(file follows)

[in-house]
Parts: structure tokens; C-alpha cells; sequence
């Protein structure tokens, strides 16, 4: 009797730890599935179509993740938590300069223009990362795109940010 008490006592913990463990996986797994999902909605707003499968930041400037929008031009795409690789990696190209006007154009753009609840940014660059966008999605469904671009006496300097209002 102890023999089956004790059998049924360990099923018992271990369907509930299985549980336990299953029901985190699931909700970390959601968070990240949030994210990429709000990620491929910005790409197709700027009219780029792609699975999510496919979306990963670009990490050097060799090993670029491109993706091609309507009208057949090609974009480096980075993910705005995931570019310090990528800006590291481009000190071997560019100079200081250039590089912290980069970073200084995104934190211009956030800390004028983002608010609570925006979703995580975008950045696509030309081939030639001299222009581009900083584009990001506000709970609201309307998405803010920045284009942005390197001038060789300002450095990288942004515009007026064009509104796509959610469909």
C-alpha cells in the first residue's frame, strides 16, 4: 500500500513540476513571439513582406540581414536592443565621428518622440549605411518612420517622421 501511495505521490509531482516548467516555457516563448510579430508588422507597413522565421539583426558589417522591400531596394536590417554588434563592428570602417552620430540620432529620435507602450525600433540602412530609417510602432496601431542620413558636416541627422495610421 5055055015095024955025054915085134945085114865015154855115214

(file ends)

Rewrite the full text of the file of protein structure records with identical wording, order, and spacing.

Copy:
[in-house]
Parts: structure tokens; C-alpha cells; sequence
């Protein structure tokens, strides 16, 4: 009797730890599935179509993740938590300069223009990362795109940010 008490006592913990463990996986797994999902909605707003499968930041400037929008031009795409690789990696190209006007154009753009609840940014660059966008999605469904671009006496300097209002 102890023999089956004790059998049924360990099923018992271990369907509930299985549980336990299953029901985190699931909700970390959601968070990240949030994210990429709000990620491929910005790409197709700027009219780029792609699975999510496919979306990963670009990490050097060799090993670029491109993706091609309507009208057949090609974009480096980075993910705005995931570019310090990528800006590291481009000190071997560019100079200081250039590089912290980069970073200084995104934190211009956030800390004028983002608010609570925006979703995580975008950045696509030309081939030639001299222009581009900083584009990001506000709970609201309307998405803010920045284009942005390197001038060789300002450095990288942004515009007026064009509104796509959610469909």
C-alpha cells in the first residue's frame, strides 16, 4: 500500500513540476513571439513582406540581414536592443565621428518622440549605411518612420517622421 501511495505521490509531482516548467516555457516563448510579430508588422507597413522565421539583426558589417522591400531596394536590417554588434563592428570602417552620430540620432529620435507602450525600433540602412530609417510602432496601431542620413558636416541627422495610421 5055055015095024955025054915085134945085114865015154855115214